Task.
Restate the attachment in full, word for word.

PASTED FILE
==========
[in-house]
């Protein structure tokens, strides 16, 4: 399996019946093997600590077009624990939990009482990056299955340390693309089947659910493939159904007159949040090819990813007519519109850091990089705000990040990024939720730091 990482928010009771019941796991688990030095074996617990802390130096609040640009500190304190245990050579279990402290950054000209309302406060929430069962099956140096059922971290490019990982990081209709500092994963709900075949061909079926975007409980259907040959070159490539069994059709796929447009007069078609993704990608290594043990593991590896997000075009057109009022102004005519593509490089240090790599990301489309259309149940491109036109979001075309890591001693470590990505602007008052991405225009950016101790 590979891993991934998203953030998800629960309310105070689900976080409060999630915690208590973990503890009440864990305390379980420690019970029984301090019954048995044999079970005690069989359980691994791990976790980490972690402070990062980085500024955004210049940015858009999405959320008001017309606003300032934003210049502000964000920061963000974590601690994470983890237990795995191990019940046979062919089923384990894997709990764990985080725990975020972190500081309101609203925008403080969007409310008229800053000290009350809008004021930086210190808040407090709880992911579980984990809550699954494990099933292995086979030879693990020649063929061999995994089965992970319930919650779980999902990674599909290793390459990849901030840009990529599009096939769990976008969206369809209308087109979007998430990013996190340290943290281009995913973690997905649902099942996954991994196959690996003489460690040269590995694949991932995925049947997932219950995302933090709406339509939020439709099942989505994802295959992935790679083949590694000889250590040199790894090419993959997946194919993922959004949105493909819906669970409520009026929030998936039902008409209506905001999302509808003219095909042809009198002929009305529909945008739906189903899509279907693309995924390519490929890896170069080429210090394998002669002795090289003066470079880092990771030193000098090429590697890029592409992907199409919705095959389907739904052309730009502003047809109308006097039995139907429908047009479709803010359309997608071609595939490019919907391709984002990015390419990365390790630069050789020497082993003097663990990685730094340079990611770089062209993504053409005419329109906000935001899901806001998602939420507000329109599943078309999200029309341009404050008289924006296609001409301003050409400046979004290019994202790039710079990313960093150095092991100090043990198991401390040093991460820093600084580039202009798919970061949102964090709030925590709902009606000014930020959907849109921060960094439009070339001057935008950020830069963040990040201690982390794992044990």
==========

[in-house]
């Protein structure tokens, strides 16, 4: 399996019946093997600590077009624990939990009482990056299955340390693309089947659910493939159904007159949040090819990813007519519109850091990089705000990040990024939720730091 990482928010009771019941796991688990030095074996617990802390130096609040640009500190304190245990050579279990402290950054000209309302406060929430069962099956140096059922971290490019990982990081209709500092994963709900075949061909079926975007409980259907040959070159490539069994059709796929447009007069078609993704990608290594043990593991590896997000075009057109009022102004005519593509490089240090790599990301489309259309149940491109036109979001075309890591001693470590990505602007008052991405225009950016101790 590979891993991934998203953030998800629960309310105070689900976080409060999630915690208590973990503890009440864990305390379980420690019970029984301090019954048995044999079970005690069989359980691994791990976790980490972690402070990062980085500024955004210049940015858009999405959320008001017309606003300032934003210049502000964000920061963000974590601690994470983890237990795995191990019940046979062919089923384990894997709990764990985080725990975020972190500081309101609203925008403080969007409310008229800053000290009350809008004021930086210190808040407090709880992911579980984990809550699954494990099933292995086979030879693990020649063929061999995994089965992970319930919650779980999902990674599909290793390459990849901030840009990529599009096939769990976008969206369809209308087109979007998430990013996190340290943290281009995913973690997905649902099942996954991994196959690996003489460690040269590995694949991932995925049947997932219950995302933090709406339509939020439709099942989505994802295959992935790679083949590694000889250590040199790894090419993959997946194919993922959004949105493909819906669970409520009026929030998936039902008409209506905001999302509808003219095909042809009198002929009305529909945008739906189903899509279907693309995924390519490929890896170069080429210090394998002669002795090289003066470079880092990771030193000098090429590697890029592409992907199409919705095959389907739904052309730009502003047809109308006097039995139907429908047009479709803010359309997608071609595939490019919907391709984002990015390419990365390790630069050789020497082993003097663990990685730094340079990611770089062209993504053409005419329109906000935001899901806001998602939420507000329109599943078309999200029309341009404050008289924006296609001409301003050409400046979004290019994202790039710079990313960093150095092991100090043990198991401390040093991460820093600084580039202009798919970061949102964090709030925590709902009606000014930020959907849109921060960094439009070339001057935008950020830069963040990040201690982390794992044990």